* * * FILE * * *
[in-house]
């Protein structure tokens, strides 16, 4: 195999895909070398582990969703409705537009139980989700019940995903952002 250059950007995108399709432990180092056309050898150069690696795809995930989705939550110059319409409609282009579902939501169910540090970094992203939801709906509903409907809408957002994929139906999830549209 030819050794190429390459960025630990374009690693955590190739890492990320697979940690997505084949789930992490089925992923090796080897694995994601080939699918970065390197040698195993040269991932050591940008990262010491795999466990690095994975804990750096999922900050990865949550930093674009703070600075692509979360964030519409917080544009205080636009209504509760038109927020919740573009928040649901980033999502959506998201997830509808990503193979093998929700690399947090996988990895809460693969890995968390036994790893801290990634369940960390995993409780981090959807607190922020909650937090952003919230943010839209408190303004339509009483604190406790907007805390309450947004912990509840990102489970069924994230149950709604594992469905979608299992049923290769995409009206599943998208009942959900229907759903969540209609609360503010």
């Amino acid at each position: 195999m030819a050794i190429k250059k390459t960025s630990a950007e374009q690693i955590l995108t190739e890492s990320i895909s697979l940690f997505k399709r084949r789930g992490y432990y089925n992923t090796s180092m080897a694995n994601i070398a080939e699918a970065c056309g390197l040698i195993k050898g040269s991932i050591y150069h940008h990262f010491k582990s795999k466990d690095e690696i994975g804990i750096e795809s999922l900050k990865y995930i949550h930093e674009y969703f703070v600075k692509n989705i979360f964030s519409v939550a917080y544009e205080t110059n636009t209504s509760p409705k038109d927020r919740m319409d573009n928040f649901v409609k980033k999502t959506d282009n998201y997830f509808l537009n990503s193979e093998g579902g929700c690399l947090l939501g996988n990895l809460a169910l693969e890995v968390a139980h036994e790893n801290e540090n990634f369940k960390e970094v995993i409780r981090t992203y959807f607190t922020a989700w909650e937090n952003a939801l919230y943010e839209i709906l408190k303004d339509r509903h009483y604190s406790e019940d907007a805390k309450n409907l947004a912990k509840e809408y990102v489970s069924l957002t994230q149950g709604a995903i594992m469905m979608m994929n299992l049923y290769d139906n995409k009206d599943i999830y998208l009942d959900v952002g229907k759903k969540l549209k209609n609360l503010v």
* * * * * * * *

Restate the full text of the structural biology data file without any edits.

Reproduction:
[in-house]
């Protein structure tokens, strides 16, 4: 195999895909070398582990969703409705537009139980989700019940995903952002 250059950007995108399709432990180092056309050898150069690696795809995930989705939550110059319409409609282009579902939501169910540090970094992203939801709906509903409907809408957002994929139906999830549209 030819050794190429390459960025630990374009690693955590190739890492990320697979940690997505084949789930992490089925992923090796080897694995994601080939699918970065390197040698195993040269991932050591940008990262010491795999466990690095994975804990750096999922900050990865949550930093674009703070600075692509979360964030519409917080544009205080636009209504509760038109927020919740573009928040649901980033999502959506998201997830509808990503193979093998929700690399947090996988990895809460693969890995968390036994790893801290990634369940960390995993409780981090959807607190922020909650937090952003919230943010839209408190303004339509009483604190406790907007805390309450947004912990509840990102489970069924994230149950709604594992469905979608299992049923290769995409009206599943998208009942959900229907759903969540209609609360503010």
């Amino acid at each position: 195999m030819a050794i190429k250059k390459t960025s630990a950007e374009q690693i955590l995108t190739e890492s990320i895909s697979l940690f997505k399709r084949r789930g992490y432990y089925n992923t090796s180092m080897a694995n994601i070398a080939e699918a970065c056309g390197l040698i195993k050898g040269s991932i050591y150069h940008h990262f010491k582990s795999k466990d690095e690696i994975g804990i750096e795809s999922l900050k990865y995930i949550h930093e674009y969703f703070v600075k692509n989705i979360f964030s519409v939550a917080y544009e205080t110059n636009t209504s509760p409705k038109d927020r919740m319409d573009n928040f649901v409609k980033k999502t959506d282009n998201y997830f509808l537009n990503s193979e093998g579902g929700c690399l947090l939501g996988n990895l809460a169910l693969e890995v968390a139980h036994e790893n801290e540090n990634f369940k960390e970094v995993i409780r981090t992203y959807f607190t922020a989700w909650e937090n952003a939801l919230y943010e839209i709906l408190k303004d339509r509903h009483y604190s406790e019940d907007a805390k309450n409907l947004a912990k509840e809408y990102v489970s069924l957002t994230q149950g709604a995903i594992m469905m979608m994929n299992l049923y290769d139906n995409k009206d599943i999830y998208l009942d959900v952002g229907k759903k969540l549209k209609n609360l503010v």